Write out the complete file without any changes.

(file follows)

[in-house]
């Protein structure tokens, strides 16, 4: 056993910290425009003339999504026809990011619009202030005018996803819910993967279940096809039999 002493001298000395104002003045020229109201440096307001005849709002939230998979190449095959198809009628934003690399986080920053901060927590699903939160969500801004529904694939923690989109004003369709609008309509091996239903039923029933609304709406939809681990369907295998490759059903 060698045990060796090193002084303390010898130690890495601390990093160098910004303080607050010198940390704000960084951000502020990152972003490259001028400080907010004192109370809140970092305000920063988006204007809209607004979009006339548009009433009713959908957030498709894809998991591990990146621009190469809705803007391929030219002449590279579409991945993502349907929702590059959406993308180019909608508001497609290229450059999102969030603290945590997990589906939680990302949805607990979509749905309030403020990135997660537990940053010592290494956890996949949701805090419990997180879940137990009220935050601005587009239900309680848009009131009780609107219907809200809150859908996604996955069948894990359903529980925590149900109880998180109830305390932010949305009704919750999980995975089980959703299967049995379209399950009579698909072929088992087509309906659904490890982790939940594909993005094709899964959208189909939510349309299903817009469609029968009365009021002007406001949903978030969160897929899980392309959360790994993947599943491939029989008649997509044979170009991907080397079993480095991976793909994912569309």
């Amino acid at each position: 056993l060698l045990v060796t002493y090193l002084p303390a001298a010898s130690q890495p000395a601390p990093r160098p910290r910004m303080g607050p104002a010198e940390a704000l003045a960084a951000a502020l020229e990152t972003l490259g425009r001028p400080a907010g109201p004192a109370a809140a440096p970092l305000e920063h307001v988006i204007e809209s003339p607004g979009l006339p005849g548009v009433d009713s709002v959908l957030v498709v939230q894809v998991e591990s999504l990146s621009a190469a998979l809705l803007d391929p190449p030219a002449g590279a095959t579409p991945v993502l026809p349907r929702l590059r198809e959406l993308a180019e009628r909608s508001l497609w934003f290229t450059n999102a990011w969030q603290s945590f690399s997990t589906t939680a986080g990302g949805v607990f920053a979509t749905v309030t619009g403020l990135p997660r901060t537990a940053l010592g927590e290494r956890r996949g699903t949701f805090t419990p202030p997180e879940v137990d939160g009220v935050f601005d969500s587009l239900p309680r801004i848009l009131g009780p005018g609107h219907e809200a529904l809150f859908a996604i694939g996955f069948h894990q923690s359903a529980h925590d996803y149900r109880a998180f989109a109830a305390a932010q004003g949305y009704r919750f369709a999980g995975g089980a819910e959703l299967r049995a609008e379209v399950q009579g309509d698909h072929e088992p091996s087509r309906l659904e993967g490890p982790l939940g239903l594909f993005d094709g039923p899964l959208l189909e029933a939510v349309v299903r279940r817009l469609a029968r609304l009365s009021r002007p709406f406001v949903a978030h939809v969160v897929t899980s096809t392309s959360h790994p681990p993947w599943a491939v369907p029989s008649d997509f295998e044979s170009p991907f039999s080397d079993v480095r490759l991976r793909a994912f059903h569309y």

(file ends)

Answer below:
[in-house]
């Protein structure tokens, strides 16, 4: 056993910290425009003339999504026809990011619009202030005018996803819910993967279940096809039999 002493001298000395104002003045020229109201440096307001005849709002939230998979190449095959198809009628934003690399986080920053901060927590699903939160969500801004529904694939923690989109004003369709609008309509091996239903039923029933609304709406939809681990369907295998490759059903 060698045990060796090193002084303390010898130690890495601390990093160098910004303080607050010198940390704000960084951000502020990152972003490259001028400080907010004192109370809140970092305000920063988006204007809209607004979009006339548009009433009713959908957030498709894809998991591990990146621009190469809705803007391929030219002449590279579409991945993502349907929702590059959406993308180019909608508001497609290229450059999102969030603290945590997990589906939680990302949805607990979509749905309030403020990135997660537990940053010592290494956890996949949701805090419990997180879940137990009220935050601005587009239900309680848009009131009780609107219907809200809150859908996604996955069948894990359903529980925590149900109880998180109830305390932010949305009704919750999980995975089980959703299967049995379209399950009579698909072929088992087509309906659904490890982790939940594909993005094709899964959208189909939510349309299903817009469609029968009365009021002007406001949903978030969160897929899980392309959360790994993947599943491939029989008649997509044979170009991907080397079993480095991976793909994912569309």
């Amino acid at each position: 056993l060698l045990v060796t002493y090193l002084p303390a001298a010898s130690q890495p000395a601390p990093r160098p910290r910004m303080g607050p104002a010198e940390a704000l003045a960084a951000a502020l020229e990152t972003l490259g425009r001028p400080a907010g109201p004192a109370a809140a440096p970092l305000e920063h307001v988006i204007e809209s003339p607004g979009l006339p005849g548009v009433d009713s709002v959908l957030v498709v939230q894809v998991e591990s999504l990146s621009a190469a998979l809705l803007d391929p190449p030219a002449g590279a095959t579409p991945v993502l026809p349907r929702l590059r198809e959406l993308a180019e009628r909608s508001l497609w934003f290229t450059n999102a990011w969030q603290s945590f690399s997990t589906t939680a986080g990302g949805v607990f920053a979509t749905v309030t619009g403020l990135p997660r901060t537990a940053l010592g927590e290494r956890r996949g699903t949701f805090t419990p202030p997180e879940v137990d939160g009220v935050f601005d969500s587009l239900p309680r801004i848009l009131g009780p005018g609107h219907e809200a529904l809150f859908a996604i694939g996955f069948h894990q923690s359903a529980h925590d996803y149900r109880a998180f989109a109830a305390a932010q004003g949305y009704r919750f369709a999980g995975g089980a819910e959703l299967r049995a609008e379209v399950q009579g309509d698909h072929e088992p091996s087509r309906l659904e993967g490890p982790l939940g239903l594909f993005d094709g039923p899964l959208l189909e029933a939510v349309v299903r279940r817009l469609a029968r609304l009365s009021r002007p709406f406001v949903a978030h939809v969160v897929t899980s096809t392309s959360h790994p681990p993947w599943a491939v369907p029989s008649d997509f295998e044979s170009p991907f039999s080397d079993v480095r490759l991976r793909a994912f059903h569309y």